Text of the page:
Programming the statistical procedures from SAS

Using glimmix to estimate covariance parameters for two variables when measurements are taken from different individuals

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Occasional Contributor
Posts: 6

Using glimmix to estimate covariance parameters for two variables when measurements are taken from different individuals

Say you have families of individuals, within each family some individuals are reared on high food and others low. Size is measured for each individual. For each family the measurements for the two treatments come from different individuals. Essentially, I would like to treat the measurement for survival for each treatment as a different trait, and then look at the covariance parameters (with family as the subject) for the ‘different’ traits.

If this were data for two traits which could both be measured on the same individual the code would look something like:

proc glimmix data=mylib.mydata;

class family trait number;

model y=trait;

random trait / subject=family type = un;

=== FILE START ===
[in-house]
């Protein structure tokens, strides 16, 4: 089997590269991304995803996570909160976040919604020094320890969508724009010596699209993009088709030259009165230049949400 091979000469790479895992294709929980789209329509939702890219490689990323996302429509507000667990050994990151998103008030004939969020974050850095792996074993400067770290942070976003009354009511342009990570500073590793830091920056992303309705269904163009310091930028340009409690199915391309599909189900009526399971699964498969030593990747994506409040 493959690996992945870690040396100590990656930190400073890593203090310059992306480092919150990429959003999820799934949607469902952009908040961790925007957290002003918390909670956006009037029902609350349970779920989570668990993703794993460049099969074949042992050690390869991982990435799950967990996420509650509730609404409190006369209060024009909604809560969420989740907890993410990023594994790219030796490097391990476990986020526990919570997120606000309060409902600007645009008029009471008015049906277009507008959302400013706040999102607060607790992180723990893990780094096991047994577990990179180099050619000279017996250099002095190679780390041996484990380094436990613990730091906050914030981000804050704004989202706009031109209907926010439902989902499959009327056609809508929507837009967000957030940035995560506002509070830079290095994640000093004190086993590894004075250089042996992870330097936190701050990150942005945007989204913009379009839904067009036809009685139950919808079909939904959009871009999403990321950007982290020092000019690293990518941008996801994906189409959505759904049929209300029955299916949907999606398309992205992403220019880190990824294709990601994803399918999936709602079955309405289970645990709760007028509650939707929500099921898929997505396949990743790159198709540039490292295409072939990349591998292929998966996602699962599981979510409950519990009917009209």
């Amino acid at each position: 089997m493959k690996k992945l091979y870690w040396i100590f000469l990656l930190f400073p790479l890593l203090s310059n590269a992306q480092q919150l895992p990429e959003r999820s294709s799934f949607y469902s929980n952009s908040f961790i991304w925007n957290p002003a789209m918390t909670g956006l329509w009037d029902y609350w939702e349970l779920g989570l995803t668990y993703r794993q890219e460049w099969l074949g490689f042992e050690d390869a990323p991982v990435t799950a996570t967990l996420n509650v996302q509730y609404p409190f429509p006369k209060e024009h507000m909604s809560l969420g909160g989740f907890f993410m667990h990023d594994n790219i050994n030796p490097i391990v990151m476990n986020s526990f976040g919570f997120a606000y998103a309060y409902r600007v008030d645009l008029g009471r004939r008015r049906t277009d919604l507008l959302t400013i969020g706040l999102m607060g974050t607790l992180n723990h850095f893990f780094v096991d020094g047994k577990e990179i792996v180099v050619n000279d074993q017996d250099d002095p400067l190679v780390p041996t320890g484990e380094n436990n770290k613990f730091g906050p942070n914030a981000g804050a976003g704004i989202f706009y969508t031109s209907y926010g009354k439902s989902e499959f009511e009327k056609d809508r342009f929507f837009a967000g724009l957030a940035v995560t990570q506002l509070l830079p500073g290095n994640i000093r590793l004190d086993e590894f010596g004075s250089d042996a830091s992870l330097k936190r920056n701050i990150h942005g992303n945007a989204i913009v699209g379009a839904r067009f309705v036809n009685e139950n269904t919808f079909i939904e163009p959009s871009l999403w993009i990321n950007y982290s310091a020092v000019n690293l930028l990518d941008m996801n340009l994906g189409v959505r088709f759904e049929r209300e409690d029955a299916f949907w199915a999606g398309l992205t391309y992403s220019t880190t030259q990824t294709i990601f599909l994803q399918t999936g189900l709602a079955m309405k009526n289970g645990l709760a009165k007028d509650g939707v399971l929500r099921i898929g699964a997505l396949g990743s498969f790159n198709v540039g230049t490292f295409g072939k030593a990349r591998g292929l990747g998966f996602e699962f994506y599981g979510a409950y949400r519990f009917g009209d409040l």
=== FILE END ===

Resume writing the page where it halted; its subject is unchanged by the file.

random residual/ subject=number(family) type=un;

run;

Where y is the value of the trait and number is the id of the individual. My questions is, what would the code be when the traits are measured on different individuals?

Many thanks.

Respected Advisor
Posts: 2,655

Re: Using glimmix to estimate covariance parameters for two variables when measurements are taken from different individuals

I may be misunderstanding,but my first change would be in the first random statement:

random intercept/subject=family ;

If you have 10 families, then type=un means estimating 45 variance-covariance parameters.  Why not just estimate a variance component due to family?

How would the following work?

proc glimmix data=mylib.mydata;

class family trait number;

model y=trait;

random intercept / subject=family ;

random _residual_/ subject=number(family) group=trait;

run;

I would expect this to give me a variance component due to family, and fit a separate variance component for each trait at the individual level.  The only part I have trouble with is the overdispersion (random _residual_) calculated at the individual subject level with type=un, so I went with this simpler format.  If the data are rich enough (large enough sample size, with adequate variability), more complex approaches could be modeled.

Steve Denham

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